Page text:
2. Although spring is on the way here (U.S.A.), I am grateful for your article on the pruning of apple trees. I will keep it to help me tackle the tree in my back garden. Many thanks to you all.

  3. What about apricot trees?

    • Similar principles apply to apricot trees since they bear fruit on both spurs and laterals – just take care that pruning is undertaken before the weather gets cold and damp. See http://www.cogs.asn.au/organic-gardening/techniques-and-tips/pruning-stone-fruit/ for a useful description of techniques.

    • When I was at Hort school I was asked to present an assignment on pruning apricots. I did loads of research on articles presenting conflicting information. The teacher gave me a fail on the paper stating that apricots should not be pruned at all! …later retracted.
      The point is I try to keep pruning apricots to a minimum as they do not respond well to too much pruning, reacting unpredictably, and become more susceptible to disease. They have a good natural form if given enough space.

  4. Hello, Simon

    Being new to the art of espalier (I have planted heritage trees), I am struggling to find clear instructions on how to prune them for fruit. I have pruned the vertical above the next wire each year to induce the laterals with a reasonable amount of success, but am not confident about pruning for fruit.

    What I would love to see in instructions is a clear, close-up photo of someone pruning a spur/thinning spurs (I’m not clear how many you should remove or how many should remain, for instance). I am also not sure how to tell which is the fruiting part on a lateral (OK for apples, but apricots? plums?). Again, close-up images would be an enormous help.

    Are you able to direct me to a website that instructs in detail, please, for esaplier pruning (I have apples, pears, apricots, and plums)!!

    • You are asking quite a few questions here and not all are easy to answer either in videos or words. Maybe you could ask a professional gardener to visit and help you out. In the mean time, we can say that apples and pears are easy to espalier because they form fruiting spurs on second year wood. These spurs are generally fairly stable and summer growth needs to be cut back to the spurs. Tie the end of the summer growth to the wire and spurs will develop in the second year. European plums such as the Gages, prunes and damsons can be treated like apples and pears. Stone fruit such as apricots and Japanese plums bear fruit on one year old growth so are more difficult to form into a classical espalier. After you have your framework let the tree make its seasonal growth. Allow shoots to stay on the framework as far apart as you think the tree can handle, remove all others, and shorten the saved shoots back to about 300 mm long. In the spring these shoots will flower and bear fruit. New shoots will grow beside and near them. In the winter remove all the shoots that have fruited and shorten back the newer ones for the following seasons crop. Repeat this so as to force new growth, for fruiting, each year.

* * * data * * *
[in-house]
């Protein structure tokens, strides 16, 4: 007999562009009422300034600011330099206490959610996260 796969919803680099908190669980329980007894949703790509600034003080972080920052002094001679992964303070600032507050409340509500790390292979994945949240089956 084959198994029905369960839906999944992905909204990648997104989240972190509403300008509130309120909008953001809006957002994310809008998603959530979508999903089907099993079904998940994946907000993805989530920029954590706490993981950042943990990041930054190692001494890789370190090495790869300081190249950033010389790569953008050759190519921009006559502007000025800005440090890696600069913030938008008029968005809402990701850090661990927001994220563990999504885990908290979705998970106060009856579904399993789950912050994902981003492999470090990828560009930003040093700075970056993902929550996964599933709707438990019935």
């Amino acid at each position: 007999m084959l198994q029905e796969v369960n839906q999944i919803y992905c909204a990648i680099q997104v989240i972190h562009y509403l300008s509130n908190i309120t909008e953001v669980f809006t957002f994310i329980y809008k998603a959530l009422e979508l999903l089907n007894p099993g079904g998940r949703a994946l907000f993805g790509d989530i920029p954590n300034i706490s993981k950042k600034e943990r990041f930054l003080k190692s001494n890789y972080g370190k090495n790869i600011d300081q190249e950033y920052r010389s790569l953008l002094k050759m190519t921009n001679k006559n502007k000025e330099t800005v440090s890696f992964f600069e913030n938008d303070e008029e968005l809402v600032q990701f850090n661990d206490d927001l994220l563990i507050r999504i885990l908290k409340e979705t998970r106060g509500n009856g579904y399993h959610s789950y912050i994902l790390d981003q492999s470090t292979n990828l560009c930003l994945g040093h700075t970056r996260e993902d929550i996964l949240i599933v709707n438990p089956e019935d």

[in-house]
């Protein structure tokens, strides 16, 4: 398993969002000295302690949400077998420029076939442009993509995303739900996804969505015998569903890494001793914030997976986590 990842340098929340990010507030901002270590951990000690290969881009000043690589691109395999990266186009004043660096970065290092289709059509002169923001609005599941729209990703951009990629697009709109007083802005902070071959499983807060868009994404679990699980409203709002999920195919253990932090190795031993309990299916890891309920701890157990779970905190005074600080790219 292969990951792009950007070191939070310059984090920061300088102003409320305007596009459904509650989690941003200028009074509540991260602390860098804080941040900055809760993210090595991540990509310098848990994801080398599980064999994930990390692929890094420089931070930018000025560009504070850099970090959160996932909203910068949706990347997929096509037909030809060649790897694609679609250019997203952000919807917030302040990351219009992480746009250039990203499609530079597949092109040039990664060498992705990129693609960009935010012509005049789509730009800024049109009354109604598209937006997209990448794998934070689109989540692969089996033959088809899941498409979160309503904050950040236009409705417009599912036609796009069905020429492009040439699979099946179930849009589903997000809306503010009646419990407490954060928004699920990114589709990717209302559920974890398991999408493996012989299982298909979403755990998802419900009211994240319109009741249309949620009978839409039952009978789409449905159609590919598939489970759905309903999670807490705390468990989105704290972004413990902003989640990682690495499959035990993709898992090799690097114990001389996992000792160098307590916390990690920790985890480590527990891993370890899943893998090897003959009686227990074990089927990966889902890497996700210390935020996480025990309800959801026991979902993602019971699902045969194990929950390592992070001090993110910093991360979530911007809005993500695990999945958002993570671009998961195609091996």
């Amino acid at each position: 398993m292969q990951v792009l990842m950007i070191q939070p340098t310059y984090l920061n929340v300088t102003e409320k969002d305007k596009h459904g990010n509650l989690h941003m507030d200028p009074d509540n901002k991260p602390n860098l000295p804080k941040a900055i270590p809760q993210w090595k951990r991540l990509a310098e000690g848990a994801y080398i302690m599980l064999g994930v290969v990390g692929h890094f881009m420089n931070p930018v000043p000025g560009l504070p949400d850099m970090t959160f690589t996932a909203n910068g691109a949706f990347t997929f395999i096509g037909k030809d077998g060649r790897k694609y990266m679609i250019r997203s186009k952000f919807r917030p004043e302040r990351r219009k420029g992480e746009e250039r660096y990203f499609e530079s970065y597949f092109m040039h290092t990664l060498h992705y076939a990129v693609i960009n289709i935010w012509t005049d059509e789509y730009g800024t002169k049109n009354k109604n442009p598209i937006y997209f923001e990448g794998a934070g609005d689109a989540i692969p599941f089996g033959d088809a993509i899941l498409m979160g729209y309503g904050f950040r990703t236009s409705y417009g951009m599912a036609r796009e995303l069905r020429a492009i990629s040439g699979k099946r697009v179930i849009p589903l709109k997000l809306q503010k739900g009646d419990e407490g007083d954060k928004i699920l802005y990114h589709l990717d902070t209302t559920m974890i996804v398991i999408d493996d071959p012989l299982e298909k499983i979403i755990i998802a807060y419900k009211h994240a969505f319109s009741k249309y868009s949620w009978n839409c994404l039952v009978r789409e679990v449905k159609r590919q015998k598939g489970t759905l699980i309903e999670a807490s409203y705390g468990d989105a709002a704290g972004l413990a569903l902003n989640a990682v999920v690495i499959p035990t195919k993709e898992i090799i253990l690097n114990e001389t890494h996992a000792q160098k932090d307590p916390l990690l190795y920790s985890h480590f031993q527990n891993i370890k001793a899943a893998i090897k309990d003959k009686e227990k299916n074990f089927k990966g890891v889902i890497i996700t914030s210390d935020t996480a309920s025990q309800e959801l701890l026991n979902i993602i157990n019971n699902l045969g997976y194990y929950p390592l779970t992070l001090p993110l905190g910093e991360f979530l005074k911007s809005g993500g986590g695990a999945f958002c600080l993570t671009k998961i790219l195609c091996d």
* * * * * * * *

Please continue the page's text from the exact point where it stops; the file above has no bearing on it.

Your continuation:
We did a quick online search and immediately found a useful video https://www.youtube.com/watch?v=36N4dUaUWMA Maybe you could other searches to yield information that will be helpful.

    • Yes, also there are many old English books available on pruning for fruit, you may find one or two in a library, with good illustrations on how to identify the different buds.

  5. Can this apply to pear trees as well?

  6. Hi,
    Thanks for the interesting article on summer pruning Apple trees.
    If possible in the future can you include pruning of other fruit tree in summer & winter.
    I have just setting up a backyard orchard & also interested in the budding/grafting of fruit & citrus trees & there care (spraying & fertilising etc).
    Kind Regards
    Noel

    • Hi Noel, thanks for your comment. I will consider writing some other similar articles on orchard culture. Sounds like you have a fair bit of reading to do…